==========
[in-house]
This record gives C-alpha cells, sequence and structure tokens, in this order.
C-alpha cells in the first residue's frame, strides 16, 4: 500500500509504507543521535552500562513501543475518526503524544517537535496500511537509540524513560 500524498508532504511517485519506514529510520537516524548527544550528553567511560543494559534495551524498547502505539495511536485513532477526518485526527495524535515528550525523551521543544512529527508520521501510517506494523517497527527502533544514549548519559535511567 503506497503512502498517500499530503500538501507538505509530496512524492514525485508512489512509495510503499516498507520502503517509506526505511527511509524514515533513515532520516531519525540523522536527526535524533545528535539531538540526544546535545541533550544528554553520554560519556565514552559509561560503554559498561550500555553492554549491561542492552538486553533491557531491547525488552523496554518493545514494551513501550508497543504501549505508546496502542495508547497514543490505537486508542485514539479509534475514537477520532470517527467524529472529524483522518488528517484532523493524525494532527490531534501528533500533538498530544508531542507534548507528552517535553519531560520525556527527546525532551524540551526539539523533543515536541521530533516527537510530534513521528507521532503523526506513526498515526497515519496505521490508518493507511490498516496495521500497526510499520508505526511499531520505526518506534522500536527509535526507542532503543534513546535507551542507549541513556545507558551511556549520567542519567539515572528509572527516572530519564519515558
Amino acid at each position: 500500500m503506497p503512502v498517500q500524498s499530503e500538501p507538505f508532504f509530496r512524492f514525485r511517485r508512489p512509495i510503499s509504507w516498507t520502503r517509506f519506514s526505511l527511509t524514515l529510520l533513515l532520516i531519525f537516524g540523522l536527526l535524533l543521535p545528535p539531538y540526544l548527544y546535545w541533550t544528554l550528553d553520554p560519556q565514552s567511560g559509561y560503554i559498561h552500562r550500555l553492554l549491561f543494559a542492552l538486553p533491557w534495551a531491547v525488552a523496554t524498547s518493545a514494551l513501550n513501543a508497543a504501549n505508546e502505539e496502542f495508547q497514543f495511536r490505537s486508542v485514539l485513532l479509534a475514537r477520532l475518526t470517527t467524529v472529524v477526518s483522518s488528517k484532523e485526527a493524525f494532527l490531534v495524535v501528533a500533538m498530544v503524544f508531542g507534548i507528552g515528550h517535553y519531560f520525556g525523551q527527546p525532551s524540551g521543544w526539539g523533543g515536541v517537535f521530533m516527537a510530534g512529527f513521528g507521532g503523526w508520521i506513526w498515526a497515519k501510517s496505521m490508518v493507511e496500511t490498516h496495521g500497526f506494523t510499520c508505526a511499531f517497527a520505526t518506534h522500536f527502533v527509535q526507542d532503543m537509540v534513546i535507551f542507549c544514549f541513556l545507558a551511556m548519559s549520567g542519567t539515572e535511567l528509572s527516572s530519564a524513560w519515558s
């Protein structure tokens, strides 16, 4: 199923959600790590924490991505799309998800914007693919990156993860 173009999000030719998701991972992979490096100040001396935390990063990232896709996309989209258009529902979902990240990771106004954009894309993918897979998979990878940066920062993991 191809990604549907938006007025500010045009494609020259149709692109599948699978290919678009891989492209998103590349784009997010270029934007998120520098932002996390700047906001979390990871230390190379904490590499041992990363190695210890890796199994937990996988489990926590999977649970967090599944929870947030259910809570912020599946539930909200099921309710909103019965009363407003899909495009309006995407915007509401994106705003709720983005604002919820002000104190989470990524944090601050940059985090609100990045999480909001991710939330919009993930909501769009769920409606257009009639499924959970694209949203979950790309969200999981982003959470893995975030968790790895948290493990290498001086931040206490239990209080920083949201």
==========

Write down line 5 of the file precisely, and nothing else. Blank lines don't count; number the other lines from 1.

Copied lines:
């Protein structure tokens, strides 16, 4: 199923959600790590924490991505799309998800914007693919990156993860 173009999000030719998701991972992979490096100040001396935390990063990232896709996309989209258009529902979902990240990771106004954009894309993918897979998979990878940066920062993991 191809990604549907938006007025500010045009494609020259149709692109599948699978290919678009891989492209998103590349784009997010270029934007998120520098932002996390700047906001979390990871230390190379904490590499041992990363190695210890890796199994937990996988489990926590999977649970967090599944929870947030259910809570912020599946539930909200099921309710909103019965009363407003899909495009309006995407915007509401994106705003709720983005604002919820002000104190989470990524944090601050940059985090609100990045999480909001991710939330919009993930909501769009769920409606257009009639499924959970694209949203979950790309969200999981982003959470893995975030968790790895948290493990290498001086931040206490239990209080920083949201």